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    Quote Originally Posted by PookyNR View Post

    Ken - was your experience with your previous Dodge negative because of an underpowered motor? Or were there other issues?

    The Dodge product has a more reliable motor, but the suspension is more frequent to give out. GM is somewhere in the middle. Thoughts on this? Is what I'm hearing accurate to your experiences?
    The 6 banger was fine for most things, but just could not get it done when pulling more than a featherweight trailer up any sort of incline...

    I haven't heard anything on the suspension issue you mention. I will suggest that the Fords I've looked at in the past 5-7 yrs were stunning POS when compared to Dodge and Tundras...not sure if I would voluntarily ride in a late model 1/2 ton Chevy unless it was really cold and raining (I want to get to where I am going...) The heavier 3/4 and 1 tons are fine from reports of people I know who drive 40-50K miles a year, but the light trucks are stinkers.
    Ken Morgan
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    Quote Originally Posted by PookyNR View Post
    Interesting to hear an endorsement of the Toyota truck. The only other person that I know that has one has had major suspension problems.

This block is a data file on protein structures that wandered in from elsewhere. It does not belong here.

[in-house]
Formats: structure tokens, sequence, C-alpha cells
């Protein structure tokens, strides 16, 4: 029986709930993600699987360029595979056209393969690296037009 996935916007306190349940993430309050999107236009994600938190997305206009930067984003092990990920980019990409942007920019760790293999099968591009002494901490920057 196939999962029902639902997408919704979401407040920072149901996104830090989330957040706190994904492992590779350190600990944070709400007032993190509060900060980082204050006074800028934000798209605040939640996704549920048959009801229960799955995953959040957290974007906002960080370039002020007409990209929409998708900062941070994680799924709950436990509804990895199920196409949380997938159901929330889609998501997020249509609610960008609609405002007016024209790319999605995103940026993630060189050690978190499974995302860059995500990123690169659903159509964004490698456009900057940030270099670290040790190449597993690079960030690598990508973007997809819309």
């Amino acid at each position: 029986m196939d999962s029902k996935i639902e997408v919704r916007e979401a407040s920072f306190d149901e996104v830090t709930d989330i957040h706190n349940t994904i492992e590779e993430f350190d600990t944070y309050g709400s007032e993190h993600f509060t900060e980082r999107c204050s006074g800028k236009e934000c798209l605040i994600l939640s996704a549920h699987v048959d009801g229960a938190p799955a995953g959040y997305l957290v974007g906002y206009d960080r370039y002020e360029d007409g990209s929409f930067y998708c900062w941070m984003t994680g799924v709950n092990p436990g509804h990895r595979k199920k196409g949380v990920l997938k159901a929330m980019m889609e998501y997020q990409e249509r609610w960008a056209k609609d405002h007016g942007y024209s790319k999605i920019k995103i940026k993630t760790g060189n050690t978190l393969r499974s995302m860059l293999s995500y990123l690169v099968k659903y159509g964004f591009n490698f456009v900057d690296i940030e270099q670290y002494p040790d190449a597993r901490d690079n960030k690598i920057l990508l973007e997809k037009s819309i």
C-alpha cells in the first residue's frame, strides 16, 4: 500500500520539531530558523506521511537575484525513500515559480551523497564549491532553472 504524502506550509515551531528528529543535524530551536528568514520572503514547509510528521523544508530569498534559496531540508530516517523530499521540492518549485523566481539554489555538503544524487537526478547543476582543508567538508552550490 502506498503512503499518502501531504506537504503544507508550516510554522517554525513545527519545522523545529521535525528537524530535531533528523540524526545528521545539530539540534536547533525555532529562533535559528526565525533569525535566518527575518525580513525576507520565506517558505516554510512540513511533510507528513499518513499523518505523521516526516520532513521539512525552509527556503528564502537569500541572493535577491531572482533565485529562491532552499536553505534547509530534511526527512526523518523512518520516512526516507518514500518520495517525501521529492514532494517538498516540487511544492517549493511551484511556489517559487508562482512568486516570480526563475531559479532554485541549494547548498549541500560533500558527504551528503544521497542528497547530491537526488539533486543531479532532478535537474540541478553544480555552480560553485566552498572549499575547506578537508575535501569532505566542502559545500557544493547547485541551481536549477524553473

I've heard (read) of issues with suspension and the steering box on some models, BUT from what I've gathered, most of those issues resulted from tricked-out Tundras with oversized wheels/tires, etc., or severe off-road conditions. Also, as with any makes, some years were better than others.

    My Tundra has been fine...so far. No issues with suspension or steering. Several others in my neighborhood in great shape, too.
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    I somehow missed this thread... but, since all my toys get used at one time or another on my gigs (across AV support, live PA, video production and still photography) I have as much or more time in the saddle of a hauler than most of my contemporaries... from the 24' 1987 GMC C7000 box truck (air-ride and a lift gate, but no AC in the cab) to the Ford Pinto that got dumped in 1973 because a 9' photo background wouldn't fit inside (duh!) I've run just about everything imaginable. Here are my recommendations based on over 40 years...